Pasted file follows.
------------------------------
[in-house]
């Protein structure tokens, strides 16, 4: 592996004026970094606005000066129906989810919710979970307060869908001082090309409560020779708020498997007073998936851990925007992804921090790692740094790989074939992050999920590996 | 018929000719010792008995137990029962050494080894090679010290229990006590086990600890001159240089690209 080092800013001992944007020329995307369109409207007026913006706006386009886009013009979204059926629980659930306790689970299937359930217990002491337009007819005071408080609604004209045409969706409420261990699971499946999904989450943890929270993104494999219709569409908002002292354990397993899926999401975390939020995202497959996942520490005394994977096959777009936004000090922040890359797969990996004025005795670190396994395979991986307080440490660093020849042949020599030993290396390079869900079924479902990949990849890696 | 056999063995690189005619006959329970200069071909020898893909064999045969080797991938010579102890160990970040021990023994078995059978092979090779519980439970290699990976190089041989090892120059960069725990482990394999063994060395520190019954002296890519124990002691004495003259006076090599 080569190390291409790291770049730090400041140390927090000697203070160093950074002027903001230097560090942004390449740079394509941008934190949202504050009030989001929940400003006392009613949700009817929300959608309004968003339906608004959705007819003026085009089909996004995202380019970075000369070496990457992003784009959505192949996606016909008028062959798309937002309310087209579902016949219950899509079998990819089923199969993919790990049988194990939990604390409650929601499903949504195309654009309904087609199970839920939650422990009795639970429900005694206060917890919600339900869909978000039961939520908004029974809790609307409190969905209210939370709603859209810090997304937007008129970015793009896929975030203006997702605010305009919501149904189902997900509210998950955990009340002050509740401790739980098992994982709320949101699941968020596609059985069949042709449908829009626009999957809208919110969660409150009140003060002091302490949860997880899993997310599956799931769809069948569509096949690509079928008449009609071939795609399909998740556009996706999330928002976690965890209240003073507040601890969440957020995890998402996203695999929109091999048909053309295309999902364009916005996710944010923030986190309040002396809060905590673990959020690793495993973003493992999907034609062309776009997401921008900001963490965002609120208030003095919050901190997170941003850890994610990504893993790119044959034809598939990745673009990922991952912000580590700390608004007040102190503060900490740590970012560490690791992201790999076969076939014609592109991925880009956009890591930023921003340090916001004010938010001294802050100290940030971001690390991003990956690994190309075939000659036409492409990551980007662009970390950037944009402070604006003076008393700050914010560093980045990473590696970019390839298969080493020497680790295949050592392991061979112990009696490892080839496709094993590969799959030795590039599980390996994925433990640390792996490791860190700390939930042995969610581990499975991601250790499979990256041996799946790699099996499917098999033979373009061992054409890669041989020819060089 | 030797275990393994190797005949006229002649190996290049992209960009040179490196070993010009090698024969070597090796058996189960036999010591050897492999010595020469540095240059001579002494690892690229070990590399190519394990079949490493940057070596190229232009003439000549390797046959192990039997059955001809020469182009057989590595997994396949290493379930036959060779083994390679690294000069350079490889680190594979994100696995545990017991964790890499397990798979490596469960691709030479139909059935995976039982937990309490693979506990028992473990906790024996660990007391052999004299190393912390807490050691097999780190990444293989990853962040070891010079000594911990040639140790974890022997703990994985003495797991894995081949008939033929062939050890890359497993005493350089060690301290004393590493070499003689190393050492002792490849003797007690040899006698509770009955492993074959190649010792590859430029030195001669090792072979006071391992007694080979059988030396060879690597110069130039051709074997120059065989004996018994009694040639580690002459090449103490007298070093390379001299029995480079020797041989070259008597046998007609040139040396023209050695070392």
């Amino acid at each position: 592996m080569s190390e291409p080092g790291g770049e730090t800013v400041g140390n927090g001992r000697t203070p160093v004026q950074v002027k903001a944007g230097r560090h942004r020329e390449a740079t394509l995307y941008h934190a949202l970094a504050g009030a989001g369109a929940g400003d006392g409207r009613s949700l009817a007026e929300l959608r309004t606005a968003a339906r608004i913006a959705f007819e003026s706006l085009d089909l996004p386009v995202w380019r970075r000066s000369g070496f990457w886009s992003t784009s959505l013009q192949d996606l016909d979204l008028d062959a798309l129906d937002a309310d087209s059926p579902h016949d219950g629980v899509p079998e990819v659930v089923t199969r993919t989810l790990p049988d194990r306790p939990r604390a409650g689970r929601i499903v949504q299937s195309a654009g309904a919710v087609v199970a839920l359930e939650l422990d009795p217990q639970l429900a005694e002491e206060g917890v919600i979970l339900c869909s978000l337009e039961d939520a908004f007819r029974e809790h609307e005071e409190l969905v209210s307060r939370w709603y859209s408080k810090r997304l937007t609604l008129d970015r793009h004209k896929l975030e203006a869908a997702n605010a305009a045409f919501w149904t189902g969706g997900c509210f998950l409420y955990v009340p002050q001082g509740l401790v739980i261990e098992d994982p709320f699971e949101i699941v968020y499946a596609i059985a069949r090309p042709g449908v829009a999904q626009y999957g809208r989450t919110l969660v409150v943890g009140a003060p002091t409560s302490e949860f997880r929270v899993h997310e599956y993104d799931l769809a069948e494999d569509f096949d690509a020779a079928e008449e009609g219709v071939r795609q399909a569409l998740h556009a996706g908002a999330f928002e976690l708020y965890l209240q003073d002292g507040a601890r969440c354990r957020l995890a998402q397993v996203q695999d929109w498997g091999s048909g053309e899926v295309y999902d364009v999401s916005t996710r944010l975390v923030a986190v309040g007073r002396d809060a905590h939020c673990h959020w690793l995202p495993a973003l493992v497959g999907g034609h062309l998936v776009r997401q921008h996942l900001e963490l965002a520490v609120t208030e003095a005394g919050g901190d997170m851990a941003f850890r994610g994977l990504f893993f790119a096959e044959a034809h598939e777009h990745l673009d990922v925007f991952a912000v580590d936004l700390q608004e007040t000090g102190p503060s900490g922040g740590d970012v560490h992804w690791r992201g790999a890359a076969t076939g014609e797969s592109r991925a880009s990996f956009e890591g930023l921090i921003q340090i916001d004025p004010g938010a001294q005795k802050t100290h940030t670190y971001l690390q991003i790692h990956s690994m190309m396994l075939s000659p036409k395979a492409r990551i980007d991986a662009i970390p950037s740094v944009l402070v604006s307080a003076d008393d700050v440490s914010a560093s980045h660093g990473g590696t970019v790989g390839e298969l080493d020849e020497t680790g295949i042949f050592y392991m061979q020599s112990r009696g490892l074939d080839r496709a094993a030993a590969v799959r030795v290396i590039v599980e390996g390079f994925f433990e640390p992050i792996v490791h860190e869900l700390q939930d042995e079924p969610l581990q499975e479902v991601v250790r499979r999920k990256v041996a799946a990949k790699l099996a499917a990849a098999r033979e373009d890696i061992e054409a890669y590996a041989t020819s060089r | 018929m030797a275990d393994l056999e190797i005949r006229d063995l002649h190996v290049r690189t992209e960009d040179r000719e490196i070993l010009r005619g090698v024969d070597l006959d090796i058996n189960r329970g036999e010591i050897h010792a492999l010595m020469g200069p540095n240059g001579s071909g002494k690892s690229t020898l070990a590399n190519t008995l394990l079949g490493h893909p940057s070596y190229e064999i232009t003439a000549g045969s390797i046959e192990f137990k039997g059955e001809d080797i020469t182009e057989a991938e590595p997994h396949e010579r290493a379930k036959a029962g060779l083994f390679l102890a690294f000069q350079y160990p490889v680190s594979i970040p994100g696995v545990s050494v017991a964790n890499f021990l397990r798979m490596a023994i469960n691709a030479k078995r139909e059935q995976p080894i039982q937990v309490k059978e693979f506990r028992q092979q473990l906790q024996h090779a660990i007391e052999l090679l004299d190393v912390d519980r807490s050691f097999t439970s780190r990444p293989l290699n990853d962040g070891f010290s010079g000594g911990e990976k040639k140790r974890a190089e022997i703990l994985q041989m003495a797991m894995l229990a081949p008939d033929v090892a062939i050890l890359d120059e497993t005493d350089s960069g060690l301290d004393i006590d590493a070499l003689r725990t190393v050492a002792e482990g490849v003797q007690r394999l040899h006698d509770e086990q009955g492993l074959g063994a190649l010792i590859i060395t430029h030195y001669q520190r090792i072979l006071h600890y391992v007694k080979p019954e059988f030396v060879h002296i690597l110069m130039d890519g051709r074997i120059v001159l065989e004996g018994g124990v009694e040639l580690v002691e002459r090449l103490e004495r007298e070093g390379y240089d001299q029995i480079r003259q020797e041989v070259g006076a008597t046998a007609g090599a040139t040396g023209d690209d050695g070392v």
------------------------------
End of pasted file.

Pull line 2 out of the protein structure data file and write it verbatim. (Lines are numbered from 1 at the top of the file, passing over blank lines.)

């Protein structure tokens, strides 16, 4: 592996004026970094606005000066129906989810919710979970307060869908001082090309409560020779708020498997007073998936851990925007992804921090790692740094790989074939992050999920590996 | 018929000719010792008995137990029962050494080894090679010290229990006590086990600890001159240089690209 080092800013001992944007020329995307369109409207007026913006706006386009886009013009979204059926629980659930306790689970299937359930217990002491337009007819005071408080609604004209045409969706409420261990699971499946999904989450943890929270993104494999219709569409908002002292354990397993899926999401975390939020995202497959996942520490005394994977096959777009936004000090922040890359797969990996004025005795670190396994395979991986307080440490660093020849042949020599030993290396390079869900079924479902990949990849890696 | 056999063995690189005619006959329970200069071909020898893909064999045969080797991938010579102890160990970040021990023994078995059978092979090779519980439970290699990976190089041989090892120059960069725990482990394999063994060395520190019954002296890519124990002691004495003259006076090599 080569190390291409790291770049730090400041140390927090000697203070160093950074002027903001230097560090942004390449740079394509941008934190949202504050009030989001929940400003006392009613949700009817929300959608309004968003339906608004959705007819003026085009089909996004995202380019970075000369070496990457992003784009959505192949996606016909008028062959798309937002309310087209579902016949219950899509079998990819089923199969993919790990049988194990939990604390409650929601499903949504195309654009309904087609199970839920939650422990009795639970429900005694206060917890919600339900869909978000039961939520908004029974809790609307409190969905209210939370709603859209810090997304937007008129970015793009896929975030203006997702605010305009919501149904189902997900509210998950955990009340002050509740401790739980098992994982709320949101699941968020596609059985069949042709449908829009626009999957809208919110969660409150009140003060002091302490949860997880899993997310599956799931769809069948569509096949690509079928008449009609071939795609399909998740556009996706999330928002976690965890209240003073507040601890969440957020995890998402996203695999929109091999048909053309295309999902364009916005996710944010923030986190309040002396809060905590673990959020690793495993973003493992999907034609062309776009997401921008900001963490965002609120208030003095919050901190997170941003850890994610990504893993790119044959034809598939990745673009990922991952912000580590700390608004007040102190503060900490740590970012560490690791992201790999076969076939014609592109991925880009956009890591930023921003340090916001004010938010001294802050100290940030971001690390991003990956690994190309075939000659036409492409990551980007662009970390950037944009402070604006003076008393700050914010560093980045990473590696970019390839298969080493020497680790295949050592392991061979112990009696490892080839496709094993590969799959030795590039599980390996994925433990640390792996490791860190700390939930042995969610581990499975991601250790499979990256041996799946790699099996499917098999033979373009061992054409890669041989020819060089 | 030797275990393994190797005949006229002649190996290049992209960009040179490196070993010009090698024969070597090796058996189960036999010591050897492999010595020469540095240059001579002494690892690229070990590399190519394990079949490493940057070596190229232009003439000549390797046959192990039997059955001809020469182009057989590595997994396949290493379930036959060779083994390679690294000069350079490889680190594979994100696995545990017991964790890499397990798979490596469960691709030479139909059935995976039982937990309490693979506990028992473990906790024996660990007391052999004299190393912390807490050691097999780190990444293989990853962040070891010079000594911990040639140790974890022997703990994985003495797991894995081949008939033929062939050890890359497993005493350089060690301290004393590493070499003689190393050492002792490849003797007690040899006698509770009955492993074959190649010792590859430029030195001669090792072979006071391992007694080979059988030396060879690597110069130039051709074997120059065989004996018994009694040639580690002459090449103490007298070093390379001299029995480079020797041989070259008597046998007609040139040396023209050695070392």